• A complex political environment and political indifference, which has led to a lack of statewide higher education policy leadership. For example: 
  • California’s ballot initiative process increasingly hinders the ability of state leaders to engage in long-term policies decoupled from a particular initiative, political campaign, or gubernatorial administration.
  • Each higher education segment—the University of California (UC) system, the California State University (CSU) system, and California Community Colleges (CCC)—creates individualized policies rather than policies that support increasing educational attainment to meet the state’s overall current and future economic needs.
  • The absence of a coordinated statewide finance policy, which undermines chances of improving degree attainment rates and threatens affordability. For example:
    • State appropriations, tuition, and financial aid are established separately with no consideration as to their effect on certificate and degree attainment for Californians.
    • Appropriations are not tied to the performance of the segments and, in the case of CSU and UC, are largely determined through annual agreements with the governor.
    • Despite increased efforts to provide state financial aid to college students, such aid does not come close to meeting students’ needs.
  • Inadequate pipelines between high schools and postsecondary institutions and between two- and four-year institutions, which create obstacles to increasing higher education attainment in the state. For example:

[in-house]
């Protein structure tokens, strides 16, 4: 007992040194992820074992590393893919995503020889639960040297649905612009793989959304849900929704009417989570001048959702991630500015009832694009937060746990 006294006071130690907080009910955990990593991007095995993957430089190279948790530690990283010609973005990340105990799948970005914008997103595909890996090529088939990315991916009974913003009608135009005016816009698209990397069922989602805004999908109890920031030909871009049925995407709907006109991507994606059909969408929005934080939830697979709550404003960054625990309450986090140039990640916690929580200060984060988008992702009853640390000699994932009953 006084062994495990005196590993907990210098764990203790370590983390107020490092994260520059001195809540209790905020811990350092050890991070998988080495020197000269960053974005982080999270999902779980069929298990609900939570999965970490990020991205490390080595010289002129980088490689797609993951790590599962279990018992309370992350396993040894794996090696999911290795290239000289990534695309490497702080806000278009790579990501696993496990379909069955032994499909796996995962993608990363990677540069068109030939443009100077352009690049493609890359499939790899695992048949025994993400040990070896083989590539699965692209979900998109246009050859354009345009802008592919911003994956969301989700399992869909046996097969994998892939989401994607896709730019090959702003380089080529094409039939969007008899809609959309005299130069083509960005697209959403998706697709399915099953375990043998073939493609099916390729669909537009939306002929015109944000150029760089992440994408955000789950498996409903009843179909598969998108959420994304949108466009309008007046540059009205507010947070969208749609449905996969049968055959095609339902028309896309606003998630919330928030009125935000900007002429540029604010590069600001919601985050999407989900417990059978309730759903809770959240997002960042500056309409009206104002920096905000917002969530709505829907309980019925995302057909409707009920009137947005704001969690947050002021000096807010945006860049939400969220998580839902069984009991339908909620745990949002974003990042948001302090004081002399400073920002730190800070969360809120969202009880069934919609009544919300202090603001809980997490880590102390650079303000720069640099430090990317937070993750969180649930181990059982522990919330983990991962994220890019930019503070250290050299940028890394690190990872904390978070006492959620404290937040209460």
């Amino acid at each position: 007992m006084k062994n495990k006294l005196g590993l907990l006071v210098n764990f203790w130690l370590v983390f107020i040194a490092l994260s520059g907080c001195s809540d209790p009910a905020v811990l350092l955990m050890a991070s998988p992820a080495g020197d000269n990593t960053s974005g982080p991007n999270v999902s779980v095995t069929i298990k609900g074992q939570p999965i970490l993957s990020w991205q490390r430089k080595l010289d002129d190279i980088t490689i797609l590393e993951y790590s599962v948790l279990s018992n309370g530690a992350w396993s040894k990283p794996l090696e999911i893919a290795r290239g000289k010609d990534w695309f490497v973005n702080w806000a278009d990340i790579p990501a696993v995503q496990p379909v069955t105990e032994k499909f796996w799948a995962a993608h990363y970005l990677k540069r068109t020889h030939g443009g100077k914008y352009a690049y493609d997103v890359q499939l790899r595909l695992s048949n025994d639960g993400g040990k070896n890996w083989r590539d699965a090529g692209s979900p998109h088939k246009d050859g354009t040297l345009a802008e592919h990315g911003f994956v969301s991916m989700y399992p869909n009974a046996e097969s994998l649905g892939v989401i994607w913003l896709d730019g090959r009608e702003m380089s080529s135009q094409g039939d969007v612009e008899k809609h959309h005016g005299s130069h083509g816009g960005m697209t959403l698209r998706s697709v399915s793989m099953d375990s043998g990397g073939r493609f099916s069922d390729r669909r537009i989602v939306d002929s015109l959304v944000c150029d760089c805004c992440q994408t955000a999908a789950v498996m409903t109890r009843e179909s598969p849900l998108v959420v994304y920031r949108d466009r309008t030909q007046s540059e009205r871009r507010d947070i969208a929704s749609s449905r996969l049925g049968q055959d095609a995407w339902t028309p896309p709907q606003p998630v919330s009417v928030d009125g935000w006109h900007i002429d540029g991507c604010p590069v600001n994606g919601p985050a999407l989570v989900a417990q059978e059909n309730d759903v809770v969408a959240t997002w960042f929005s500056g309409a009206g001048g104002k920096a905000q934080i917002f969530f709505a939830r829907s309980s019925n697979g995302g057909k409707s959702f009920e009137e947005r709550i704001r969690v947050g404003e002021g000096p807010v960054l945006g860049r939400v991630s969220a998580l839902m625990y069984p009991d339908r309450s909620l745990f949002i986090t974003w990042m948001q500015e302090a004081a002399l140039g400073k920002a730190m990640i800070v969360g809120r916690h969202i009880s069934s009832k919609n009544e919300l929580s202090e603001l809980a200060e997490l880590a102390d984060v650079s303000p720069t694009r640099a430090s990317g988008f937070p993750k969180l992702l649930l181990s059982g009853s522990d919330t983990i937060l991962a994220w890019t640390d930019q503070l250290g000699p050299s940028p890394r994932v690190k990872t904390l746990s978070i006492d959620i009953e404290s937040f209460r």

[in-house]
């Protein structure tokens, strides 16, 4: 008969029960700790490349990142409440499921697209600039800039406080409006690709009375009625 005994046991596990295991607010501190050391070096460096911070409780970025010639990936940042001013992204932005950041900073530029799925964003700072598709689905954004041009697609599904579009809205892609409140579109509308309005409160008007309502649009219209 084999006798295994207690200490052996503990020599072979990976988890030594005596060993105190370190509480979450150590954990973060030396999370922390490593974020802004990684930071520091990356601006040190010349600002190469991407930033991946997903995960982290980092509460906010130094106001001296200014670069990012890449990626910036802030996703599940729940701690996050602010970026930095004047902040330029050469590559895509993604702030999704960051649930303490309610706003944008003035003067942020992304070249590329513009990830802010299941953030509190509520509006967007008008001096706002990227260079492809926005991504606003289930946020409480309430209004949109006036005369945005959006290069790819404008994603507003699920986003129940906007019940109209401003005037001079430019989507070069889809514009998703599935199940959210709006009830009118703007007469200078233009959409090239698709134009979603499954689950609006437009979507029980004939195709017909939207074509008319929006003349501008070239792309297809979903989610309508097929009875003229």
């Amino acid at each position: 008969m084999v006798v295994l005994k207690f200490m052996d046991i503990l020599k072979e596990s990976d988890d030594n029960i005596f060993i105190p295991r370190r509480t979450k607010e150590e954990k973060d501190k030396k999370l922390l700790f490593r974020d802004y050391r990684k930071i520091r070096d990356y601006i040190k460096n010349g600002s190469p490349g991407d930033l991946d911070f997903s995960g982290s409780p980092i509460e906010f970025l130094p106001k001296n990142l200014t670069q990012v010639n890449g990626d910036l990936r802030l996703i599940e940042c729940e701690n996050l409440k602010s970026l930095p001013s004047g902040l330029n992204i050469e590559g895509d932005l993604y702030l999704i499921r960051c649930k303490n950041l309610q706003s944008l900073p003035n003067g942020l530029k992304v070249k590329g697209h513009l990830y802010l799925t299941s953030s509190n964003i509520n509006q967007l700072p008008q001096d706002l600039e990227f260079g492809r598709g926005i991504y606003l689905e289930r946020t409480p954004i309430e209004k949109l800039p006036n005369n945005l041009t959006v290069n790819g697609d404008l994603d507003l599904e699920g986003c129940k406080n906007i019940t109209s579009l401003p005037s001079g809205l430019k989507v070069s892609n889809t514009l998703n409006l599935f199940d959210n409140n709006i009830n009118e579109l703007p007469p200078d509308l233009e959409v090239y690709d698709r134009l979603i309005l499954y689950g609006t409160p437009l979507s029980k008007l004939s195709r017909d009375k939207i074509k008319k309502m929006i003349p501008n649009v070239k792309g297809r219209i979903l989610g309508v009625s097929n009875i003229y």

• K-12 curriculum is largely not aligned with training and education programs beyond high school.
    • Despite recent efforts to streamline transfer from CCC to CSU, the transition from community college to the other two segments remains unnecessarily difficult for students.

“The research team purposely remained agnostic about specific solutions,” says Finney, “because our goal is for the report to serve as a tool—a litmus test, so to speak—that state leaders can use to evaluate any recommendation, including those recently issued by various California business and policy groups. Ultimately, the responsibility for the future health of California’s public colleges and universities rests squarely with the governor and legislature. The stakes are high, but continued indifference will come at a great cost to the state and the nation.”

About Penn GSE

Penn GSE is one of the nation’s premier research education schools. No other education school enjoys a university environment as supportive of practical knowledge building as the Ivy League’s University of Pennsylvania. The School is notably entrepreneurial, launching innovative degree programs for practicing professionals and unique partnerships with local educators, and the first-ever business plan competition devoted exclusively to educational products and programs. For further information about Penn GSE, please visit